Special Cases

In this section, we'll talk about several accessibility issues that you may not have considered before. These special cases are easily resolved once you know the requirements and how to meet them.

Never Depend on Color Alone

If you present information using only color, a person who cannot distinguish color will not have access to that information.

The Section 508 standard concerning this problem states:

§1194.22 (c)
Web pages shall be designed so that all information conveyed with color is also available without color, for example from context or markup.

Color is useful in conveying important information. But when you use only color, by saying for example, "Please click the green button," you are excluding those people in your audience who cannot decipher color alone. Instead, you should put text (e.g., "OK") on the button and say, "Please click the green OK button."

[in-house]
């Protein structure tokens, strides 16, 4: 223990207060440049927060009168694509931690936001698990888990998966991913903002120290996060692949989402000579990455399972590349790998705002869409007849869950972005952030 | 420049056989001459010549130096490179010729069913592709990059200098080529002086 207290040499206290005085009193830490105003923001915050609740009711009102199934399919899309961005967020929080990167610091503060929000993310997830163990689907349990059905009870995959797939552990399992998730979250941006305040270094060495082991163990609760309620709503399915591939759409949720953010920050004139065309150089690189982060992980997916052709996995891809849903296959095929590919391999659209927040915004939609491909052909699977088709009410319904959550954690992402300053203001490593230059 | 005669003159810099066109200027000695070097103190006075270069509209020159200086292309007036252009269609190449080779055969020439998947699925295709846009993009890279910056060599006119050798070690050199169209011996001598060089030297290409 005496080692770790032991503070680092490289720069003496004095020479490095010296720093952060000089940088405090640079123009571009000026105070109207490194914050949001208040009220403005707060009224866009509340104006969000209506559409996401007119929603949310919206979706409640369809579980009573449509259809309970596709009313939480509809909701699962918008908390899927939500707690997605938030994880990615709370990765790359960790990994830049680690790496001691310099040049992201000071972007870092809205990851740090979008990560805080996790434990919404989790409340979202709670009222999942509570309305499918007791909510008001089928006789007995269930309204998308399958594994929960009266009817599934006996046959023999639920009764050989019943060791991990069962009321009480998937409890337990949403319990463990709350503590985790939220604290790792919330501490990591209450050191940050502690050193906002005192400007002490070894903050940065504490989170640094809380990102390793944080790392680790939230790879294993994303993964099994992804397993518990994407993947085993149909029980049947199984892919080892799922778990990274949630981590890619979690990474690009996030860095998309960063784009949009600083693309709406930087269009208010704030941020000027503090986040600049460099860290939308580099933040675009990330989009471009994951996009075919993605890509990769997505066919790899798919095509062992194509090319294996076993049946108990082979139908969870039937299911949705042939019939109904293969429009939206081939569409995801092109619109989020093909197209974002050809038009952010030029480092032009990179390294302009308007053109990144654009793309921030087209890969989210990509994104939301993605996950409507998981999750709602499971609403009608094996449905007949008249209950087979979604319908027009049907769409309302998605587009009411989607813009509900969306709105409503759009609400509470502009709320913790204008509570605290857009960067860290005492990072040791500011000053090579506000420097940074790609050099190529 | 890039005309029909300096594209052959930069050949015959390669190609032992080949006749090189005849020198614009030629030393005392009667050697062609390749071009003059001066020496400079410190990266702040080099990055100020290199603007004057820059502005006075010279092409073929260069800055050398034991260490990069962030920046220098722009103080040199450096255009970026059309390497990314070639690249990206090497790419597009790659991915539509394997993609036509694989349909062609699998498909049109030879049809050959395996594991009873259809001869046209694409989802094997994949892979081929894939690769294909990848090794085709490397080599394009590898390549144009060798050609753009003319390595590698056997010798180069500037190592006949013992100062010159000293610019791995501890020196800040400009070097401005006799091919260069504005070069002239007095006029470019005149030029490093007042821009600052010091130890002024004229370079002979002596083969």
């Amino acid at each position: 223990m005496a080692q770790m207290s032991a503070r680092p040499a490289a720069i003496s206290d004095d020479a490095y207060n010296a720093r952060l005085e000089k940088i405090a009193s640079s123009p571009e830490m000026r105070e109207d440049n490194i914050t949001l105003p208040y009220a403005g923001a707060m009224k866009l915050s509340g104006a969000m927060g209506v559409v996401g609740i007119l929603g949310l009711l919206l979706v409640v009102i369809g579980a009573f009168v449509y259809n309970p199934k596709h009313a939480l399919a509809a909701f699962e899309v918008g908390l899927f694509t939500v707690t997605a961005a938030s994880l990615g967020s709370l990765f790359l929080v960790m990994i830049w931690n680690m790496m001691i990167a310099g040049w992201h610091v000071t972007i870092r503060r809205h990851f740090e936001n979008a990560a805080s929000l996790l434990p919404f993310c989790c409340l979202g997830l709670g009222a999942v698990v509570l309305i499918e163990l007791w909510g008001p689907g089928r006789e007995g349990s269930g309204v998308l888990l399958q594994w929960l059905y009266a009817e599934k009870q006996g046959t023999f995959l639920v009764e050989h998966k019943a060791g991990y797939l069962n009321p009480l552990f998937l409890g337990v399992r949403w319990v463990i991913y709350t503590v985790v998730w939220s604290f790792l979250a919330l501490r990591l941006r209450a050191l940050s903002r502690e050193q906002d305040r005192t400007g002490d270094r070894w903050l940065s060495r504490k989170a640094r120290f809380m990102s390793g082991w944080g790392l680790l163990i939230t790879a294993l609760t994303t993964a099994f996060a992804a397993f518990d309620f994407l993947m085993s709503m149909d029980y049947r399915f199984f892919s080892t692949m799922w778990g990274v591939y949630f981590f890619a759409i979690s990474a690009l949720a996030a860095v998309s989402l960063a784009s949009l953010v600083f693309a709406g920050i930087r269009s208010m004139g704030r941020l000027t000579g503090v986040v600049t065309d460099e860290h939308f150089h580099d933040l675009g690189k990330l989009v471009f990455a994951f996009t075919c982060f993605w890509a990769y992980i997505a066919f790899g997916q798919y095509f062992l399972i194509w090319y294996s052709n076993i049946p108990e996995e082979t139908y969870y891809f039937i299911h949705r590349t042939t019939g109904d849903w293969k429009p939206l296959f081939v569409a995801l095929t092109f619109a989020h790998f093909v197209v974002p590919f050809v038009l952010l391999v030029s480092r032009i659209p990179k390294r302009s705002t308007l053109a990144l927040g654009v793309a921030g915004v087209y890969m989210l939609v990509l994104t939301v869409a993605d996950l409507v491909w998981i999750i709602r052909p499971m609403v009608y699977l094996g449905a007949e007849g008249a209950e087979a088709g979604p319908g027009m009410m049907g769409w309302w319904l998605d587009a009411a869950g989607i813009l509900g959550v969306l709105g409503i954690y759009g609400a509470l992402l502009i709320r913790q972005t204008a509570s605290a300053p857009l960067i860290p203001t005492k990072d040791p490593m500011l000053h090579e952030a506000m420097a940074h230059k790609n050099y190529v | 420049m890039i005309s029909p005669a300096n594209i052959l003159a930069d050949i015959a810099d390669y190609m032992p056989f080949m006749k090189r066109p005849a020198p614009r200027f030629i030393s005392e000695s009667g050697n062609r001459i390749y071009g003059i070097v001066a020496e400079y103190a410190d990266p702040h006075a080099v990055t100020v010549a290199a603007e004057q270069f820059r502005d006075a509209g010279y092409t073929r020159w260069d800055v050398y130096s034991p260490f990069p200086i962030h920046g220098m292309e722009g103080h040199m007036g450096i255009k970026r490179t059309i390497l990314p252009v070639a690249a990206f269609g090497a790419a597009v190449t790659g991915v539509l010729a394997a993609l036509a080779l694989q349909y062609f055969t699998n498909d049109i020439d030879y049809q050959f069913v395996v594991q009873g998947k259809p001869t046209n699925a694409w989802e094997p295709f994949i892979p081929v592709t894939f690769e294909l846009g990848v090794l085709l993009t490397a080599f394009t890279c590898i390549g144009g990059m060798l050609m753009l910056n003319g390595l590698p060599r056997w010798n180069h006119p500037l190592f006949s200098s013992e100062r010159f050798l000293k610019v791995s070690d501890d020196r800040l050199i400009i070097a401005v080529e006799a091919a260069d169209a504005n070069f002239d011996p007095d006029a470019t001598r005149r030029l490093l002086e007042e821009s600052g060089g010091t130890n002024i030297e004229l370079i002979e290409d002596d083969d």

An article on how color blindness affects vision included this example. Imagine that you were faced with the following:

Three buttons, green, yellow, red
Click the Green button to continue,
the Yellow button if you need help,
or the Red button if you want to quit.

Looks easy, right? But what if you instead saw:

All three buttons appear shades of yellow


All three buttons appear shades of pink


The first button is blue; the others are shades of pink

These are actual examples of how various forms of color blindness affect vision.

Here is an example of a fairly common mistake; an actual customer survey form modified from one on a major commercial site that indicates required fields in red.

A form using color only
A form using color only

The form is easily modified to be accessible by adding a second indication of a required field. In this case, asterisks are used.

The same form with additional indication
The same form with additional indication

Also see: http://www.taxslayer.com/.

Screen shot of TaxSlayer.com with red required fields